WASHINGTON - Hungarian entrepreneurs need only three things to succeed in America, according to László Szabó, the central European country's ambassador to the United States: accommodation, wi-fi and coffee.
Szabó made the playful comment at the opening ceremony of a "business promotion and development campus" on the grounds of the Hungarian embassy last week.
Another Hungarian official, from the newly established Ministry of Innovation, explained the rationale behind setting up such a "campus" in Washington. If Hungarian businesses can survive and succeed in the United States — the most competitive market economy in the world — they can survive and succeed anywhere, László György told VOA.
Szabó and György both lamented that Hungarian entrepreneurs are superb when it comes to innovation but lag behind in the marketing and commercialization of ideas and new products —areas, they say, in which Americans are highly proficient.
Asked to explain the source of his countrymen's creativity, György linked it with the unique structure of the Hungarian language.
Although Hungary is neighbors with German-speaking Austria, the Hungarian language has little to do with German or the other Indo-European languages. Instead, it is a member of the Finno-Ugric linguistic group, found only in Hungary, parts of Scandinavia and on either side of Russia's Ural mountains.
The institute that trains American diplomats ranks Hungarian among the more difficult languages for Americans to learn, comparable to Hindi, Russian and Turkish.
That is a source of pride for György, who argues that the classic British sitcom "Yes Minister" is funnier in Hungarian than in the original English. But he says he finds the American way with words — and thought processes — refreshing.
"When I come to the United States, I love being in Washington, D.C., New York or wherever I go, because your way of thinking and your way of expressing yourselves is so much simpler, in a good way … and your positive energy!"
Hungarians are not as optimistic as Americans, he observes, "maybe because of the 40 years of communism" his country went through.
Those decades of communist rule held back Hungarian enterprises while their American counterparts were growing and flourishing, he says. He believes it will take time for Hungary to catch up in terms of industry and commercialization, including building corporate structures.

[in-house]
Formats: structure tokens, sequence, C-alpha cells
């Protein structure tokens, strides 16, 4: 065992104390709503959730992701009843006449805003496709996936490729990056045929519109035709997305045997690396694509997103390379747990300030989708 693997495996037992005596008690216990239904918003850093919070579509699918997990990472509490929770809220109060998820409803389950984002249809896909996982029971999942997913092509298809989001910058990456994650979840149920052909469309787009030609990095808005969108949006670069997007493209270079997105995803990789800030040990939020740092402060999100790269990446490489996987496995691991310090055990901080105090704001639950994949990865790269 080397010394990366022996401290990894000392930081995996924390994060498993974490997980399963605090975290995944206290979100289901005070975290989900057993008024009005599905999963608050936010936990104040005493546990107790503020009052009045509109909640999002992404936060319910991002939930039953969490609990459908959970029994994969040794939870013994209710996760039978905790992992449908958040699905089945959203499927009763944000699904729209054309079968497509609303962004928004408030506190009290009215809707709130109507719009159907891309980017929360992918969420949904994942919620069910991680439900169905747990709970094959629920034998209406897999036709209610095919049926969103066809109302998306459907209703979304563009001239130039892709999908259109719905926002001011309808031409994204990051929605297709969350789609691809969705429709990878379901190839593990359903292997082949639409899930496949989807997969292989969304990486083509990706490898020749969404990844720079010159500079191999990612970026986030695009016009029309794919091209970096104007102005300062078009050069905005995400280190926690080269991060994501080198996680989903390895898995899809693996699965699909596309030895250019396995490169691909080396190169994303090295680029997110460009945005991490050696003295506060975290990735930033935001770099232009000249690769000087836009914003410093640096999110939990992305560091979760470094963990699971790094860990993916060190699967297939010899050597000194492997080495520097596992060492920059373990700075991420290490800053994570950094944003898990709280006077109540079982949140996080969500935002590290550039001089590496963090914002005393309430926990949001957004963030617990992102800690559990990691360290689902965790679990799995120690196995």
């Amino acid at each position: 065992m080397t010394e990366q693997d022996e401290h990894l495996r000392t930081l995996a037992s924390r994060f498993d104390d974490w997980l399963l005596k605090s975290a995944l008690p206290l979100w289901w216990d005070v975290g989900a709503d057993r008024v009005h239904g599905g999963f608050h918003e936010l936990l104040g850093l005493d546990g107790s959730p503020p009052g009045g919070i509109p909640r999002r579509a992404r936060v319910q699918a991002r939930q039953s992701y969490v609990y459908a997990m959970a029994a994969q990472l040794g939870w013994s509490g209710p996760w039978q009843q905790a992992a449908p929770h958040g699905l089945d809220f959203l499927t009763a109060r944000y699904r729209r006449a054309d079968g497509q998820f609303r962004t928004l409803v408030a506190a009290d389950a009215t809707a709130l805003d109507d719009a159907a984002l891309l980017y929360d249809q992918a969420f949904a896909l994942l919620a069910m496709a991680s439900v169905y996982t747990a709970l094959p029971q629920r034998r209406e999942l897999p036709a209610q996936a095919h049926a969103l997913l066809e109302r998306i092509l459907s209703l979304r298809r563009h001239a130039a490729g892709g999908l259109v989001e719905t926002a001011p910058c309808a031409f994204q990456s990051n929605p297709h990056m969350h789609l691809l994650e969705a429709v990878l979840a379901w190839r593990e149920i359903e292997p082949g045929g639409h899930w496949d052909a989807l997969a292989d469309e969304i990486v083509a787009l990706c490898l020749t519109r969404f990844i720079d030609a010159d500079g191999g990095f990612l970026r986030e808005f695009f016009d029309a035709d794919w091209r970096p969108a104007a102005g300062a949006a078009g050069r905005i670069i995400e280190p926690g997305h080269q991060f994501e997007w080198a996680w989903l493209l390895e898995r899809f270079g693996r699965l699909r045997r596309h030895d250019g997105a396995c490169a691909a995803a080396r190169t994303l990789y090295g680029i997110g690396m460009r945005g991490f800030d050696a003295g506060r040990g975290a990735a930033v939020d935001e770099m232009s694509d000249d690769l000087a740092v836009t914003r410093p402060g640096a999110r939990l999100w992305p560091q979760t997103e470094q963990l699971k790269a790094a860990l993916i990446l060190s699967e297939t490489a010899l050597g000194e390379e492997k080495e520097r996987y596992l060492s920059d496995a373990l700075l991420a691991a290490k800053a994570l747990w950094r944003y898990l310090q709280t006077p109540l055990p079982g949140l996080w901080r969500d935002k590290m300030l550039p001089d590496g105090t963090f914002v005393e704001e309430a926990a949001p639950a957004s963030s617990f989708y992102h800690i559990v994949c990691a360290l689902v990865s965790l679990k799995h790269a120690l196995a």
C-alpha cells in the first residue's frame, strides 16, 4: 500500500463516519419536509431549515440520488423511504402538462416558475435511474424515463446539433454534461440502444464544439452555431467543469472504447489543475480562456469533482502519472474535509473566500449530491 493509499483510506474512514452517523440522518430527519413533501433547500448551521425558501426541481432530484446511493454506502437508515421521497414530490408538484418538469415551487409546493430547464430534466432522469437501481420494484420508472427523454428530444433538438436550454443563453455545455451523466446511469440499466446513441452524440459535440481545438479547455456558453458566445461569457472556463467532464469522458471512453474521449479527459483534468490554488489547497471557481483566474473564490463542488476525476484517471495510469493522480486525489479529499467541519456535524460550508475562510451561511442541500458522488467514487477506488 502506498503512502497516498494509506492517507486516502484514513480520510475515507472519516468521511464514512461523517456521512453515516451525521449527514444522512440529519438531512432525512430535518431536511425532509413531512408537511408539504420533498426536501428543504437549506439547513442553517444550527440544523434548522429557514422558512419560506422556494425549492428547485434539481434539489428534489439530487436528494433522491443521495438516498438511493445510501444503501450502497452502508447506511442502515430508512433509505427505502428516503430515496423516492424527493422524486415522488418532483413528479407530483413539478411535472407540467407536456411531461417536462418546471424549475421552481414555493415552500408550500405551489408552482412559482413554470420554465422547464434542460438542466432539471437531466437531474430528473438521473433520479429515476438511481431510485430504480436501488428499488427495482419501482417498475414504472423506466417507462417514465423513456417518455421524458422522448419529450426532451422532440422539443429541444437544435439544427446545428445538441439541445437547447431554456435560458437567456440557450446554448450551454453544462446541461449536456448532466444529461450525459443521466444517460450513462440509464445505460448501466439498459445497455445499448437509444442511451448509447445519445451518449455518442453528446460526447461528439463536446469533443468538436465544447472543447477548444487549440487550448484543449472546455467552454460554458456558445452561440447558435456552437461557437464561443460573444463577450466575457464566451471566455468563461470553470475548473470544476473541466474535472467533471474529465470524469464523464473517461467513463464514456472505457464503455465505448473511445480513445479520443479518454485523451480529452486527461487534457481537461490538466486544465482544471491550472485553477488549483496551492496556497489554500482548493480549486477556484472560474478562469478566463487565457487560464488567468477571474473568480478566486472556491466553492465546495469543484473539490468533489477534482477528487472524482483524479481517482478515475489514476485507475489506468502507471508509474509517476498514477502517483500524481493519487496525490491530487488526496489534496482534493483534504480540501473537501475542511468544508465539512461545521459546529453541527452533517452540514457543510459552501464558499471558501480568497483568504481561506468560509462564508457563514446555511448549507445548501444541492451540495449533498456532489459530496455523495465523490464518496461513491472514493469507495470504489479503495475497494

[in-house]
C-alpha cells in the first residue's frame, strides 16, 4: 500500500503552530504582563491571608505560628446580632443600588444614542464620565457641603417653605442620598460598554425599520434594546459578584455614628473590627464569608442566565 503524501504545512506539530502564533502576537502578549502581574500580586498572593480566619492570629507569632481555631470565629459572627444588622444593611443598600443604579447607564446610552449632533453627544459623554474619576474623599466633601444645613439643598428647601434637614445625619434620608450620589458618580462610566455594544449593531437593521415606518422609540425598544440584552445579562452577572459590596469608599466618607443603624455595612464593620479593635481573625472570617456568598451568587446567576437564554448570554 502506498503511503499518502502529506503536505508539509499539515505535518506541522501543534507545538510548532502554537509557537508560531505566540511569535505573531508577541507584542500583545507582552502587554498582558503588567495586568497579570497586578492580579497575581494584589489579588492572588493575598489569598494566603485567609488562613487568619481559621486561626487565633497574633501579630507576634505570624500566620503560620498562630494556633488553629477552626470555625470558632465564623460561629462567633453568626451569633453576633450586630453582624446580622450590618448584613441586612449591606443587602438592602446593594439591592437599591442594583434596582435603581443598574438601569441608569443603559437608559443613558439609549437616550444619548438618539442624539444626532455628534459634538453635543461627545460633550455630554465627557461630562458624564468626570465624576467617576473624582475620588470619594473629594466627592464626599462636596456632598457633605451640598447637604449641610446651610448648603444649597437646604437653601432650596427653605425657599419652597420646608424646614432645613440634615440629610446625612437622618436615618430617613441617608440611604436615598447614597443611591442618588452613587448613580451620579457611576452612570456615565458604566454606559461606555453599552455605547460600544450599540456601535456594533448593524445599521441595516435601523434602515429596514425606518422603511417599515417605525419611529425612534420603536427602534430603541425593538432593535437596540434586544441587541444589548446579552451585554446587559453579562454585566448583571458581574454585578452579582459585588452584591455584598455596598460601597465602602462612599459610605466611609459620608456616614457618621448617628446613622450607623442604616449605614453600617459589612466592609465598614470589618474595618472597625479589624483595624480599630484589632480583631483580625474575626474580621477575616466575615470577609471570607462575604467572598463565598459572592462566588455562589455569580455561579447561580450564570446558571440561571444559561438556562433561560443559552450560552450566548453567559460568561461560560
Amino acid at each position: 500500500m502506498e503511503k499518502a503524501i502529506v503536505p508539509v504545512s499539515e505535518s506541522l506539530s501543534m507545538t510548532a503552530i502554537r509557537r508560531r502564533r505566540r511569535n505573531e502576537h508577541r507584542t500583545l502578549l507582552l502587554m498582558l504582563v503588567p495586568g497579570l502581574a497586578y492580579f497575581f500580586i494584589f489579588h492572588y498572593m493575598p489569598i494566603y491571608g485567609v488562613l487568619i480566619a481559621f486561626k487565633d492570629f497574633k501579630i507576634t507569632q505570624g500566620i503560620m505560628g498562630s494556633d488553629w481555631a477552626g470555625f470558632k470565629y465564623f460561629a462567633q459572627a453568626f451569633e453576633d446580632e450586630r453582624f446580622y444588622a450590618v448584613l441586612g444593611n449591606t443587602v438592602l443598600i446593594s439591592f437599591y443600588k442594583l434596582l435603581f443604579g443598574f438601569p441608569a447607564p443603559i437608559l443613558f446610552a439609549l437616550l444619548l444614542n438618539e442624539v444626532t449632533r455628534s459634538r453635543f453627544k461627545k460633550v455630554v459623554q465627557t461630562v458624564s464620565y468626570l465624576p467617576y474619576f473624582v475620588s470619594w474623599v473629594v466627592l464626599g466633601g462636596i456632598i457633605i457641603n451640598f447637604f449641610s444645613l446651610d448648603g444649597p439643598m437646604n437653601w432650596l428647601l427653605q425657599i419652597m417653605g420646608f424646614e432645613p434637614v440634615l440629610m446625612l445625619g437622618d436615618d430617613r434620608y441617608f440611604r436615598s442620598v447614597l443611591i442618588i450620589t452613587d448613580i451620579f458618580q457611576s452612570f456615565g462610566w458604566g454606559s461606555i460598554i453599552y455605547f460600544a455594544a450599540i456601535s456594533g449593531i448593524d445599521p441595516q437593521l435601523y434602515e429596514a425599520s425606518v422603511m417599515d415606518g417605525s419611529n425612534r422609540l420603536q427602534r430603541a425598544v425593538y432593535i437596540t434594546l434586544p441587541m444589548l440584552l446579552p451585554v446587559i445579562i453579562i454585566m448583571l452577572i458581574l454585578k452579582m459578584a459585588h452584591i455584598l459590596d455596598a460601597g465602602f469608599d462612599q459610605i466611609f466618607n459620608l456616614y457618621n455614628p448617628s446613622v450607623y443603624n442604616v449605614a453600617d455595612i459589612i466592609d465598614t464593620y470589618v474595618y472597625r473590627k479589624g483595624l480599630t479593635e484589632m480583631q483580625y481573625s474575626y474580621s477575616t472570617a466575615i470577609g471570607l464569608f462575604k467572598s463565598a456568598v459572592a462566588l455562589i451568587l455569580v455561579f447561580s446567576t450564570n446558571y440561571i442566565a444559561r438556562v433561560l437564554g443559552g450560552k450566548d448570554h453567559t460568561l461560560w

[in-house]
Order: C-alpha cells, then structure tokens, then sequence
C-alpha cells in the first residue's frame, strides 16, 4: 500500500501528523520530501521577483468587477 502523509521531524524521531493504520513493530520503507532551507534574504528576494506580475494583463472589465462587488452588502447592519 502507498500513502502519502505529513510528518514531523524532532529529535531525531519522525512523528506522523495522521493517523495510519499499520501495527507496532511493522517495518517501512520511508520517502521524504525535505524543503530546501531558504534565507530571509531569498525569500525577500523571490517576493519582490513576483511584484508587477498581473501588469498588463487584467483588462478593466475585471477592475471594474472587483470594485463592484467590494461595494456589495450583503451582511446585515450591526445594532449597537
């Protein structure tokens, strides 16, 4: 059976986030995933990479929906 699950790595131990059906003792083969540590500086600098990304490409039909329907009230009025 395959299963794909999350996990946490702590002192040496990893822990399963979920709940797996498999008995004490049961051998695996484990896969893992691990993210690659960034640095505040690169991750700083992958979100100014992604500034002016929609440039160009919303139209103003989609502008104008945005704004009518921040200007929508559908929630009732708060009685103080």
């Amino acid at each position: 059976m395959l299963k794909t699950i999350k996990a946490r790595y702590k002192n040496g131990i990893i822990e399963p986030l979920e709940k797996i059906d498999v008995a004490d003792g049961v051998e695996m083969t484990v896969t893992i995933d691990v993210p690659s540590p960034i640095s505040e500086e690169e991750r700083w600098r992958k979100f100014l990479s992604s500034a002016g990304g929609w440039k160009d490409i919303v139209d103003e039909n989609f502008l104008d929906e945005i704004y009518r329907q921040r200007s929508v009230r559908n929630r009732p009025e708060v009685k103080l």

Hungary's government under Prime Minister Viktor Orban, which has been widely accused of drifting toward authoritarianism and stifling a free press, has nevertheless received a warm welcome in official Washington. President Donald Trump hailed Orban as "respected all over Europe," adding "a little bit controversial, like me, but that's OK" when he welcomed him at the White House last month.
Earlier this year, the editorial board of the Wall Street Journal, considered a global pro-business newspaper, quoted international observers as saying that the 2018 parliamentary elections in Hungary were "free but unfair," stating the prime minister has used state political resources to advantage his own political party.
William A. Galston, a senior fellow in the governance studies program at the Brookings Institution, a think tank in Washington, says there is no question that Trump's White House meeting with Orban sends "the strongest possible signal" that the current Hungarian government is "an acceptable partner."
That said, the parties can talk all they want about business, trade and innovation, but there is "a certain political threshold that needs to be cleared," he emphasizes. That threshold, he says, isn't about fancy or fringe concerns, but the fundamental and basic ingredients of a democratic society: independent judiciary and freedom of the press.